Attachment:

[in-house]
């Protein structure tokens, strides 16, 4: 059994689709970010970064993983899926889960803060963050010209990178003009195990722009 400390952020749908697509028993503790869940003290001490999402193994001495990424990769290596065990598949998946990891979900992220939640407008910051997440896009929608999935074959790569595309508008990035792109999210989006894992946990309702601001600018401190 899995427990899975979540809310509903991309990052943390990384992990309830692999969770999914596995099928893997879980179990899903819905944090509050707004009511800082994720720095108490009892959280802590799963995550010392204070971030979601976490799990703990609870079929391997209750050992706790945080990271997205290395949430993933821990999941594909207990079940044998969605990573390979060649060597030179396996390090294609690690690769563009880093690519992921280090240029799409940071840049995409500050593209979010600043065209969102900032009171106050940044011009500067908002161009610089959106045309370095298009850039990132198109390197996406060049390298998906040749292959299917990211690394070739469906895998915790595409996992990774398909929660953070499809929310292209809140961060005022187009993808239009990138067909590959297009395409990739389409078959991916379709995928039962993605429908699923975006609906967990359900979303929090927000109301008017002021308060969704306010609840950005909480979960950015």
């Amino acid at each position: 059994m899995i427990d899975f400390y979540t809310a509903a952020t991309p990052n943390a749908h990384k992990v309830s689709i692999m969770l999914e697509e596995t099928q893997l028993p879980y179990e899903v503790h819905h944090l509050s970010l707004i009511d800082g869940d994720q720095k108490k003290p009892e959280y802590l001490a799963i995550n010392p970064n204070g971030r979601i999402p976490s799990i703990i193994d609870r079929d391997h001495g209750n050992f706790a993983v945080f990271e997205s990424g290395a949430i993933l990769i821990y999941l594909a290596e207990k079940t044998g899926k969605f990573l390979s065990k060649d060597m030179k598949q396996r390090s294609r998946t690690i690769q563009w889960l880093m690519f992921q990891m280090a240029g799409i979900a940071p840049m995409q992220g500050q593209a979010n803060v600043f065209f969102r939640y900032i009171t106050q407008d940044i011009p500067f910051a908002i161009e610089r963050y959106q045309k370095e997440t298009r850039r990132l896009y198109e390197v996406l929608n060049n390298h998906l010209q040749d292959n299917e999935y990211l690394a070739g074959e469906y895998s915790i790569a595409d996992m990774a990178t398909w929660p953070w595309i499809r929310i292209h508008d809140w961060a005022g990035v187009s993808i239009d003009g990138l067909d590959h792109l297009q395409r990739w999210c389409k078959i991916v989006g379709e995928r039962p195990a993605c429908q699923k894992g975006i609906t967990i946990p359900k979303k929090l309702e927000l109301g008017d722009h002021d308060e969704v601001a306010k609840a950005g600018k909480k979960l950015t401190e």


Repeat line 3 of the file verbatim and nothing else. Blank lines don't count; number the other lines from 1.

């Amino acid at each position: 059994m899995i427990d899975f400390y979540t809310a509903a952020t991309p990052n943390a749908h990384k992990v309830s689709i692999m969770l999914e697509e596995t099928q893997l028993p879980y179990e899903v503790h819905h944090l509050s970010l707004i009511d800082g869940d994720q720095k108490k003290p009892e959280y802590l001490a799963i995550n010392p970064n204070g971030r979601i999402p976490s799990i703990i193994d609870r079929d391997h001495g209750n050992f706790a993983v945080f990271e997205s990424g290395a949430i993933l990769i821990y999941l594909a290596e207990k079940t044998g899926k969605f990573l390979s065990k060649d060597m030179k598949q396996r390090s294609r998946t690690i690769q563009w889960l880093m690519f992921q990891m280090a240029g799409i979900a940071p840049m995409q992220g500050q593209a979010n803060v600043f065209f969102r939640y900032i009171t106050q407008d940044i011009p500067f910051a908002i161009e610089r963050y959106q045309k370095e997440t298009r850039r990132l896009y198109e390197v996406l929608n060049n390298h998906l010209q040749d292959n299917e999935y990211l690394a070739g074959e469906y895998s915790i790569a595409d996992m990774a990178t398909w929660p953070w595309i499809r929310i292209h508008d809140w961060a005022g990035v187009s993808i239009d003009g990138l067909d590959h792109l297009q395409r990739w999210c389409k078959i991916v989006g379709e995928r039962p195990a993605c429908q699923k894992g975006i609906t967990i946990p359900k979303k929090l309702e927000l109301g008017d722009h002021d308060e969704v601001a306010k609840a950005g600018k909480k979960l950015t401190e």